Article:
Tropical wave now a tropical depression

  • Tropical wave now a tropical depression

Tropical wave now a tropical depression

The second tropical storm of the 2018 Atlantic Hurricane season has formed about halfway between Africa and the Lesser Antilles and is drifting westward toward the Caribbean Sea. The National Hurricane Center gives this area around 400 miles off the east coast of Florida an 80 percent chance of becoming at least a tropical depression before the weekend is over.

Tropical Storm Beryl has weakened this morning and now has maximum winds estimated at 55kts. Some strengthening is possible, and the depression could become a tropical storm later today or on Friday, July 6.

Dominica issued a hurricane watch, while a tropical storm watch was in effect for the islands of Martinique, Guadeloupe, St. Martin and St. Barthelemy.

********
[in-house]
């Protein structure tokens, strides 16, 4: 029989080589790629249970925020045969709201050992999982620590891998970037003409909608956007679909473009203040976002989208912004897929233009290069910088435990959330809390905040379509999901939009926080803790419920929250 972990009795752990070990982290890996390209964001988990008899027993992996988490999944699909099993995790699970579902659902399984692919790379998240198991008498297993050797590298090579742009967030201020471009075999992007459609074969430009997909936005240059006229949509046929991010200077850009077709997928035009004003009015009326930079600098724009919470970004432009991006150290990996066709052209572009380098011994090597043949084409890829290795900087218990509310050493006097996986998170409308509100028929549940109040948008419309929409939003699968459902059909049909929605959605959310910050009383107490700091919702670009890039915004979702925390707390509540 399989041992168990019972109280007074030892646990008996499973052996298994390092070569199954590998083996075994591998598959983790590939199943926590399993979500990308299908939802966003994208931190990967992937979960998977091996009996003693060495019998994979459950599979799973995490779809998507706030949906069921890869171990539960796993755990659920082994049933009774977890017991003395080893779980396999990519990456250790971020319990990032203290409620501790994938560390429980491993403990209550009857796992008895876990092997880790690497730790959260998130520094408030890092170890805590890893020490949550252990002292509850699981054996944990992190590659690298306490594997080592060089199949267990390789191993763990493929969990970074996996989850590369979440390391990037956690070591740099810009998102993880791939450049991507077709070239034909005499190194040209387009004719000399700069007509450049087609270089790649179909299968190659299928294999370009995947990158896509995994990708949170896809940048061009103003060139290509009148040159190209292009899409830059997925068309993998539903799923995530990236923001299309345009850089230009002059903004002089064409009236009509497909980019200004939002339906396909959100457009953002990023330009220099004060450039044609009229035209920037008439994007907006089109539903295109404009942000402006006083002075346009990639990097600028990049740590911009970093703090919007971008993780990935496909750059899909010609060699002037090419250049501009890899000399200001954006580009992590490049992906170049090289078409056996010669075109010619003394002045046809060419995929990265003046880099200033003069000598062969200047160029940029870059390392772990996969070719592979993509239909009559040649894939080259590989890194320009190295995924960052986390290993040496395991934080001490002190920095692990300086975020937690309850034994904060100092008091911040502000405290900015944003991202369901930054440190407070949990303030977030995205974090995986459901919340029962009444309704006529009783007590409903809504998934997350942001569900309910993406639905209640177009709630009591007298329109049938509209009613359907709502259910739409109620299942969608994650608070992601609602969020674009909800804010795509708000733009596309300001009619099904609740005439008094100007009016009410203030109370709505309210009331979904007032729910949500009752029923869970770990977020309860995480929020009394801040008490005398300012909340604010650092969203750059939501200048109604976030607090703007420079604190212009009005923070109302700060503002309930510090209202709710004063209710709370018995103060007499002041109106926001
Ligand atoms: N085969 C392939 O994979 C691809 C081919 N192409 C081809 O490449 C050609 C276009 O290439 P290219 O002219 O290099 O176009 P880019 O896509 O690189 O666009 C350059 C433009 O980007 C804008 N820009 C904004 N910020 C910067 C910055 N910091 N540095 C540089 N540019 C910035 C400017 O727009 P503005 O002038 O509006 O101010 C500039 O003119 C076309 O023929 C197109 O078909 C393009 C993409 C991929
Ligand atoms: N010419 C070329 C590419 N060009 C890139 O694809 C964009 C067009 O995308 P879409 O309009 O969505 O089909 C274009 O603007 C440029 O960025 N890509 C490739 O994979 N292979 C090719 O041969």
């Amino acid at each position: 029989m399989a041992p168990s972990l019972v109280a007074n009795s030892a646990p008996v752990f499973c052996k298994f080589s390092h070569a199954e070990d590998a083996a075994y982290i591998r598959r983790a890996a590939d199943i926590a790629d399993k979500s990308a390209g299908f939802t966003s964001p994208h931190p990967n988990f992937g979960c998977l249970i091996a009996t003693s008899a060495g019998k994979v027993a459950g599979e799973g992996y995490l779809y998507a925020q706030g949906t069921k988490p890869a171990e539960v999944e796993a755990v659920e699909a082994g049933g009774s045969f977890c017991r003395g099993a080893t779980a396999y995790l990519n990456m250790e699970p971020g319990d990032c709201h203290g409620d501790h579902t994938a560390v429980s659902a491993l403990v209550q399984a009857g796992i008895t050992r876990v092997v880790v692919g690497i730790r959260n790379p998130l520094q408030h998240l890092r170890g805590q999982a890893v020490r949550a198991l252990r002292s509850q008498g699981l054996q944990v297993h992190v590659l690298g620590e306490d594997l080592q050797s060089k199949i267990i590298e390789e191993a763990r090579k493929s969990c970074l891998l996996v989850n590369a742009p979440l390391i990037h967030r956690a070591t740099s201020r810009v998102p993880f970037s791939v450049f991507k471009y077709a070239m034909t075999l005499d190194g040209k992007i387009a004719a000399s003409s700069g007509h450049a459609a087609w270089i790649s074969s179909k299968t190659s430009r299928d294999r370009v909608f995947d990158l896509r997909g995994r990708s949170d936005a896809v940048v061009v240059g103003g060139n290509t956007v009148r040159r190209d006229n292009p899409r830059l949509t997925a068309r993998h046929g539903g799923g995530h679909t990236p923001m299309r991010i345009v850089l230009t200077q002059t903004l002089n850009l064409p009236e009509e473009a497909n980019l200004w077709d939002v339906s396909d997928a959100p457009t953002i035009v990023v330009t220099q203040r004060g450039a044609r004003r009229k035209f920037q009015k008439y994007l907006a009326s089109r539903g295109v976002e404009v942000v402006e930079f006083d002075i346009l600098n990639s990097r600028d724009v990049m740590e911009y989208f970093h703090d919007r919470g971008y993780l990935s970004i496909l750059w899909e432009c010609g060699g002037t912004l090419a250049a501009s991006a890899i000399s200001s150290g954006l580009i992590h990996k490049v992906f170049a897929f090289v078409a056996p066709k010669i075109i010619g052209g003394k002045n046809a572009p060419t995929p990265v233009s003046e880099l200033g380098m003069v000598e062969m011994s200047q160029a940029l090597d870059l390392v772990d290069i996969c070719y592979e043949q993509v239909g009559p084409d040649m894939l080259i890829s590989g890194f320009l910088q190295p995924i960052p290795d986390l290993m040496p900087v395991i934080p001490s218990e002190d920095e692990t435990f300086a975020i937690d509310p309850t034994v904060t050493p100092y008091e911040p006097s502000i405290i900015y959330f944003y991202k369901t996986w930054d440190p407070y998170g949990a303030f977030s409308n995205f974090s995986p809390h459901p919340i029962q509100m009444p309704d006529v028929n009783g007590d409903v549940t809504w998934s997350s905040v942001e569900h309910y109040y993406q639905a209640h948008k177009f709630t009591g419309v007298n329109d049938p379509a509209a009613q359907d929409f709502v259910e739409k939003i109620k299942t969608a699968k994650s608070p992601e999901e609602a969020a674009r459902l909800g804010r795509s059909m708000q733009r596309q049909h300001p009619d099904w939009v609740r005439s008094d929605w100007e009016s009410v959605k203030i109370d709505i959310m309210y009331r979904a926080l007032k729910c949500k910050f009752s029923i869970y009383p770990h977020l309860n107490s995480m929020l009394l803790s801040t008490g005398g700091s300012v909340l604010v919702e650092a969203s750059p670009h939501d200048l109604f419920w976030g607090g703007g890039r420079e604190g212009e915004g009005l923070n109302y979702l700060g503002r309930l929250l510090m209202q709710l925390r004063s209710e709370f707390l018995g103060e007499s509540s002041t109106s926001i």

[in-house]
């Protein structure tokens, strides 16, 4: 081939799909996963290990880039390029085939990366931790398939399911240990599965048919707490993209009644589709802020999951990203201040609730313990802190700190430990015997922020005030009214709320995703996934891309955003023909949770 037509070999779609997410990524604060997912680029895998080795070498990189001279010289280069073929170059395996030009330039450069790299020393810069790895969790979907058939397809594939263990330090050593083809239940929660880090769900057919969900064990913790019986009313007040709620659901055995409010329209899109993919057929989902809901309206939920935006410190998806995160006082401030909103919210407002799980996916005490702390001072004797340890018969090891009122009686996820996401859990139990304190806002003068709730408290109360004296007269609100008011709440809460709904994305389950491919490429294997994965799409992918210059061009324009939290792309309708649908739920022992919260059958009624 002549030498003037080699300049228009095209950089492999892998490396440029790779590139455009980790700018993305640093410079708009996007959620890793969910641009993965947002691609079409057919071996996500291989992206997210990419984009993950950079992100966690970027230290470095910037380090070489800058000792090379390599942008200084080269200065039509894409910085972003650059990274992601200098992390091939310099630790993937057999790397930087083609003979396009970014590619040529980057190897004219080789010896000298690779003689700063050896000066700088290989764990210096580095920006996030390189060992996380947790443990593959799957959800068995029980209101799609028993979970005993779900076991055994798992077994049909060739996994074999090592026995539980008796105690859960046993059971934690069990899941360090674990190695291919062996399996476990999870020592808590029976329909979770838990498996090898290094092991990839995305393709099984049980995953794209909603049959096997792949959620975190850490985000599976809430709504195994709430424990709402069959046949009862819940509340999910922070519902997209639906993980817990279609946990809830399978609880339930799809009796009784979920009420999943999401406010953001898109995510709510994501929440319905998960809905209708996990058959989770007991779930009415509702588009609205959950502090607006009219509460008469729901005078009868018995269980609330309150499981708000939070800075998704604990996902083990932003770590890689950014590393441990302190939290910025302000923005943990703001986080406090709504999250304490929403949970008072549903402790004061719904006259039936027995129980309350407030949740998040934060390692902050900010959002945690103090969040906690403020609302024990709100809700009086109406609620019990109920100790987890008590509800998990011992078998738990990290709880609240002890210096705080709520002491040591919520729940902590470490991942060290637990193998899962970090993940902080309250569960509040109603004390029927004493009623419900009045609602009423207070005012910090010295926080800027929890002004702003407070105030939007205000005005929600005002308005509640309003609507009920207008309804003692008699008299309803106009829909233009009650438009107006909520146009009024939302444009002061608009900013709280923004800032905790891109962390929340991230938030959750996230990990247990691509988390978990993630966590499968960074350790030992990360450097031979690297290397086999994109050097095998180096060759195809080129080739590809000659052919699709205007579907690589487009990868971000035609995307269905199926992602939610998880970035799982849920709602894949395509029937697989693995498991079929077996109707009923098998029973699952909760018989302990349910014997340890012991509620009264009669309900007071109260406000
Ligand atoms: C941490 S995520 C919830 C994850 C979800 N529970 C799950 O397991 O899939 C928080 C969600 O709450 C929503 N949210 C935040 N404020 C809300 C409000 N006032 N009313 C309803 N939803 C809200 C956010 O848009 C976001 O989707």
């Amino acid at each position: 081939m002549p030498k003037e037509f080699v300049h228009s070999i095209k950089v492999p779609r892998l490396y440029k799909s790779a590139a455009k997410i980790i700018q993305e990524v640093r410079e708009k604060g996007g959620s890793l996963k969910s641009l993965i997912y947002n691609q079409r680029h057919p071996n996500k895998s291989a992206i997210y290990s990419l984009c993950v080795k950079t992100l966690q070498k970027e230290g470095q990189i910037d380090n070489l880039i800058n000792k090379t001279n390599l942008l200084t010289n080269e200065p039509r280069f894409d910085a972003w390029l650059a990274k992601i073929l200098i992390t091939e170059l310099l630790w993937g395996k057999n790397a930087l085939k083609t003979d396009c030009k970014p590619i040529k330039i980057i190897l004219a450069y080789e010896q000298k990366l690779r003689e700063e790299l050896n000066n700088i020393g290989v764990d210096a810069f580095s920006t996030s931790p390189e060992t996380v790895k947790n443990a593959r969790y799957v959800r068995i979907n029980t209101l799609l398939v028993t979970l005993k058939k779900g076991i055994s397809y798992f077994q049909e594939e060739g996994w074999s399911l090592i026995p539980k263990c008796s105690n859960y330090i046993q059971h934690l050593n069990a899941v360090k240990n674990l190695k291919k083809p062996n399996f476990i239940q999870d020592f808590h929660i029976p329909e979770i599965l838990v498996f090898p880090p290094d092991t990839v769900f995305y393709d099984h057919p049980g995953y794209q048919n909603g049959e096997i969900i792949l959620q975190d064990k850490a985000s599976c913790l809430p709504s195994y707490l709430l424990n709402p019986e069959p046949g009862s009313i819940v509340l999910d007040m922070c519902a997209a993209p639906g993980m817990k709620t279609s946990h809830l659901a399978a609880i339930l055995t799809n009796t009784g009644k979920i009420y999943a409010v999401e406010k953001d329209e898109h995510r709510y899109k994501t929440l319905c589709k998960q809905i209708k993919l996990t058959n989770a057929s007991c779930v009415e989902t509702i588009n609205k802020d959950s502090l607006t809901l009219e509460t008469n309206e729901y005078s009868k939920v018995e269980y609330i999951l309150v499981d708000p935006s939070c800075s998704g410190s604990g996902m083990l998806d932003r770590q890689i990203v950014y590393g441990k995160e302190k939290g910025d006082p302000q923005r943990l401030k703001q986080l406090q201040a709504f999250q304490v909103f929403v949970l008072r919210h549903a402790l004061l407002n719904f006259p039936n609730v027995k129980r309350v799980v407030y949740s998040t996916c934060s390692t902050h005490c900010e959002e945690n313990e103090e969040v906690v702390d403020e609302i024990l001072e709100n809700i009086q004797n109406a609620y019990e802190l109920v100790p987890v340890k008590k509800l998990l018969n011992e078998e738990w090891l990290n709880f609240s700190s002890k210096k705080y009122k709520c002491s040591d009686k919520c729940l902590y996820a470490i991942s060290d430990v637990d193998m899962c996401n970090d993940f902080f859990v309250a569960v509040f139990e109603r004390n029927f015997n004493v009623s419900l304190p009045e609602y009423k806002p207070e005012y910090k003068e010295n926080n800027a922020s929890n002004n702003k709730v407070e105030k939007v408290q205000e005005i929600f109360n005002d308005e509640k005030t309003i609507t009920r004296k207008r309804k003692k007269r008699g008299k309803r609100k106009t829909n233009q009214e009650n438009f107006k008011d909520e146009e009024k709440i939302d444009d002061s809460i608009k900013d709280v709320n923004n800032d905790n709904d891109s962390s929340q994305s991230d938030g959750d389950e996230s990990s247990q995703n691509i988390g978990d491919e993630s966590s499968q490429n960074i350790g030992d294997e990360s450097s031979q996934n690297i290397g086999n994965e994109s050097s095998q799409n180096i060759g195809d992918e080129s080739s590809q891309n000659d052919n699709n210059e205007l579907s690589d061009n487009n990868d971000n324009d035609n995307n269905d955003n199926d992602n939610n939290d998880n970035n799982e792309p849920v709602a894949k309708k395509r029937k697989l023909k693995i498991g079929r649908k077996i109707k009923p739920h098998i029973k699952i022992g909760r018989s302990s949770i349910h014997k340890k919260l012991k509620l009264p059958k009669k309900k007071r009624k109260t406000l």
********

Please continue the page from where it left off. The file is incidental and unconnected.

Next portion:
A tropical depression off the North Carolina coast is expected to strengthen into a tropical storm by Sunday, but is expected to move north and away from the Carolinas.

Right now, the National Hurricane Center is not tracking any tropical depressions or storms.

Beryl is expected to reach the Leeward Islands on Sunday and could reach Category 2 status.

Maximum sustained winds have increased to near 50 miles per hour (85 km/h) with higher gusts.

Meanwhile, off the Carolinas, the topical depression that formed on Friday is moving to the north-northwest at 5 miles per hour with winds of 30 miles per hour.

A forecaster for AccuWeather.com said the storm will break apart due to strong wind shear as well as dry air and dust. Of course, we had subtropical storm Alberto in May, but anything after Hurricane Harvey in terms of a quieter hurricane season is pleasant for Houstonians.

See the latest advisory and forecast track on the newly formed tropical depression with the First Alert Weather App.

In weather on Monday, we mentioned that this was the first time in a few years we had gone without a named storm in the Atlantic in the month of June.